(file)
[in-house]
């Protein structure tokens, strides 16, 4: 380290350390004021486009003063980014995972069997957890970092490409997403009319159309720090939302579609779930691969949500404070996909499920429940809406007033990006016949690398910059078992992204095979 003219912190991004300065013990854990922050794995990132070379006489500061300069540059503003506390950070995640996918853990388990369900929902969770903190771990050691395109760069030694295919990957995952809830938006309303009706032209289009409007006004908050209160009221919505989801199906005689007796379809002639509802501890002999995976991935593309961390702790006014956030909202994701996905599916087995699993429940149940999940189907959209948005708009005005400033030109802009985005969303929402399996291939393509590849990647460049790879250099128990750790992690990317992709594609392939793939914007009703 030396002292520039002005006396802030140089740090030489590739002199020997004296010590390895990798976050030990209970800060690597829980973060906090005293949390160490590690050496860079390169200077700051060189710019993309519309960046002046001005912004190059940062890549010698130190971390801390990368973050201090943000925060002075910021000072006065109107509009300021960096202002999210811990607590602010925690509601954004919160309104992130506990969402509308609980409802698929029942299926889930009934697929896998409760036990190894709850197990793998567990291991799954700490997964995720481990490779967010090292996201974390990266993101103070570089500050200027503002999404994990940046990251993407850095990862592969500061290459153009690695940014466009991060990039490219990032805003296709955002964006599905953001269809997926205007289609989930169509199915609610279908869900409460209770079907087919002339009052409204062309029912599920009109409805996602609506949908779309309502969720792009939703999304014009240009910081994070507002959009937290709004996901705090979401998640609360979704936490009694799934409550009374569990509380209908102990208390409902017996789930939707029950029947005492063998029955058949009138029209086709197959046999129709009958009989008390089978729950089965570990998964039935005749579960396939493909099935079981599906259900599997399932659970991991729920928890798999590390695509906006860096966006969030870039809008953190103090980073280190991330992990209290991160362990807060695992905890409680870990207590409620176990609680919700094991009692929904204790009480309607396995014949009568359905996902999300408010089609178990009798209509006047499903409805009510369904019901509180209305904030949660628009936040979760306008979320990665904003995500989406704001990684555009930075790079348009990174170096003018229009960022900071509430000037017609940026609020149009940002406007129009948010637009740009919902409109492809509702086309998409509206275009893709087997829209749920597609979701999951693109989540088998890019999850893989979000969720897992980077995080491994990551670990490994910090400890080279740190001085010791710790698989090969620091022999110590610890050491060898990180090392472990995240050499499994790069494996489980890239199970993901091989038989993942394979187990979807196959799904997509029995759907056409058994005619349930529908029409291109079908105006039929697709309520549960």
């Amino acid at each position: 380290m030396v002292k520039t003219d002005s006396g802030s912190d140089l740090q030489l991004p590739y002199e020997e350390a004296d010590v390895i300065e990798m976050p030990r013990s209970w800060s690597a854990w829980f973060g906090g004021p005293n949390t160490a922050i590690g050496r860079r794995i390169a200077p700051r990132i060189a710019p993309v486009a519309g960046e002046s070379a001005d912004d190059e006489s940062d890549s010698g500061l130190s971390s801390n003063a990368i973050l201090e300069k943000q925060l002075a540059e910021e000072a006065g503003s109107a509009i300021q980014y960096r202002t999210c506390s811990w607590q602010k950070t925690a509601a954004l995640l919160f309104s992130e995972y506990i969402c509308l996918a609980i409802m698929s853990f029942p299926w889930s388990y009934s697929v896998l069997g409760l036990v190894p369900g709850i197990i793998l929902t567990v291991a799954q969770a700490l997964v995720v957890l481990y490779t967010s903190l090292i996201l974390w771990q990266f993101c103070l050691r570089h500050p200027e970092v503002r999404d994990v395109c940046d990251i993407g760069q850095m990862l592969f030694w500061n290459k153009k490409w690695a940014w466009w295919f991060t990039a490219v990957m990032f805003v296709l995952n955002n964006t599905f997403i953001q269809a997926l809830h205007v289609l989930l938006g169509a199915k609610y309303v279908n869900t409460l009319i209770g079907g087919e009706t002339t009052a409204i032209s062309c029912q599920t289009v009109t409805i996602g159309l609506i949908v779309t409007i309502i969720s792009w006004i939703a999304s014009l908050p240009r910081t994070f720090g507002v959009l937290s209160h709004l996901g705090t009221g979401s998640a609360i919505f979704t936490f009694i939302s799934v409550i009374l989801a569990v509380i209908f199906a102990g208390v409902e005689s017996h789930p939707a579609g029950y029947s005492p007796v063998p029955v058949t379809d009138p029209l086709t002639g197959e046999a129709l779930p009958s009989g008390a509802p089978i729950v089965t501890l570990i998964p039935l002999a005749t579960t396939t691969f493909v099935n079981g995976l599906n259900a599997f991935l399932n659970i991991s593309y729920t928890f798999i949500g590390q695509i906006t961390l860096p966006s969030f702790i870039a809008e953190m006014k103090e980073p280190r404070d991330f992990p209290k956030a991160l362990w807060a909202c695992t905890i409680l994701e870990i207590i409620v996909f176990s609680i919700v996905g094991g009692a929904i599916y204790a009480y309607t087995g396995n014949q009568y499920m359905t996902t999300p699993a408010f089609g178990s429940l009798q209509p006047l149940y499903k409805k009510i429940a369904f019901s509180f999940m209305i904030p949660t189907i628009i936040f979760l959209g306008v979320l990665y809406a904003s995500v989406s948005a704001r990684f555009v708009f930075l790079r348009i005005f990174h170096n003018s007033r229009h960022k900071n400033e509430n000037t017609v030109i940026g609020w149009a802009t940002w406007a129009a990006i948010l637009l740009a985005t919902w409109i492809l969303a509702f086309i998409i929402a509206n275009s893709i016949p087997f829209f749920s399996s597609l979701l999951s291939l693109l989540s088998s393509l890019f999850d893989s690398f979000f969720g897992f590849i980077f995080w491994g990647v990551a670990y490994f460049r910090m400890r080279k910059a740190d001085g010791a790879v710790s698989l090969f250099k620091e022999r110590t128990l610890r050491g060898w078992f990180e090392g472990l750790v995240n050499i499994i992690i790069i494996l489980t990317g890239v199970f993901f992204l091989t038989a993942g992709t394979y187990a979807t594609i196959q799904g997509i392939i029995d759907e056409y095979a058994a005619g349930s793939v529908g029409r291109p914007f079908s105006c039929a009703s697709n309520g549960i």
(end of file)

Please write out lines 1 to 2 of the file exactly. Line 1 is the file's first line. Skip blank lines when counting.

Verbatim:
[in-house]
């Protein structure tokens, strides 16, 4: 380290350390004021486009003063980014995972069997957890970092490409997403009319159309720090939302579609779930691969949500404070996909499920429940809406007033990006016949690398910059078992992204095979 003219912190991004300065013990854990922050794995990132070379006489500061300069540059503003506390950070995640996918853990388990369900929902969770903190771990050691395109760069030694295919990957995952809830938006309303009706032209289009409007006004908050209160009221919505989801199906005689007796379809002639509802501890002999995976991935593309961390702790006014956030909202994701996905599916087995699993429940149940999940189907959209948005708009005005400033030109802009985005969303929402399996291939393509590849990647460049790879250099128990750790992690990317992709594609392939793939914007009703 030396002292520039002005006396802030140089740090030489590739002199020997004296010590390895990798976050030990209970800060690597829980973060906090005293949390160490590690050496860079390169200077700051060189710019993309519309960046002046001005912004190059940062890549010698130190971390801390990368973050201090943000925060002075910021000072006065109107509009300021960096202002999210811990607590602010925690509601954004919160309104992130506990969402509308609980409802698929029942299926889930009934697929896998409760036990190894709850197990793998567990291991799954700490997964995720481990490779967010090292996201974390990266993101103070570089500050200027503002999404994990940046990251993407850095990862592969500061290459153009690695940014466009991060990039490219990032805003296709955002964006599905953001269809997926205007289609989930169509199915609610279908869900409460209770079907087919002339009052409204062309029912599920009109409805996602609506949908779309309502969720792009939703999304014009240009910081994070507002959009937290709004996901705090979401998640609360979704936490009694799934409550009374569990509380209908102990208390409902017996789930939707029950029947005492063998029955058949009138029209086709197959046999129709009958009989008390089978729950089965570990998964039935005749579960396939493909099935079981599906259900599997399932659970991991729920928890798999590390695509906006860096966006969030870039809008953190103090980073280190991330992990209290991160362990807060695992905890409680870990207590409620176990609680919700094991009692929904204790009480309607396995014949009568359905996902999300408010089609178990009798209509006047499903409805009510369904019901509180209305904030949660628009936040979760306008979320990665904003995500989406704001990684555009930075790079348009990174170096003018229009960022900071509430000037017609940026609020149009940002406007129009948010637009740009919902409109492809509702086309998409509206275009893709087997829209749920597609979701999951693109989540088998890019999850893989979000969720897992980077995080491994990551670990490994910090400890080279740190001085010791710790698989090969620091022999110590610890050491060898990180090392472990995240050499499994790069494996489980890239199970993901091989038989993942394979187990979807196959799904997509029995759907056409058994005619349930529908029409291109079908105006039929697709309520549960």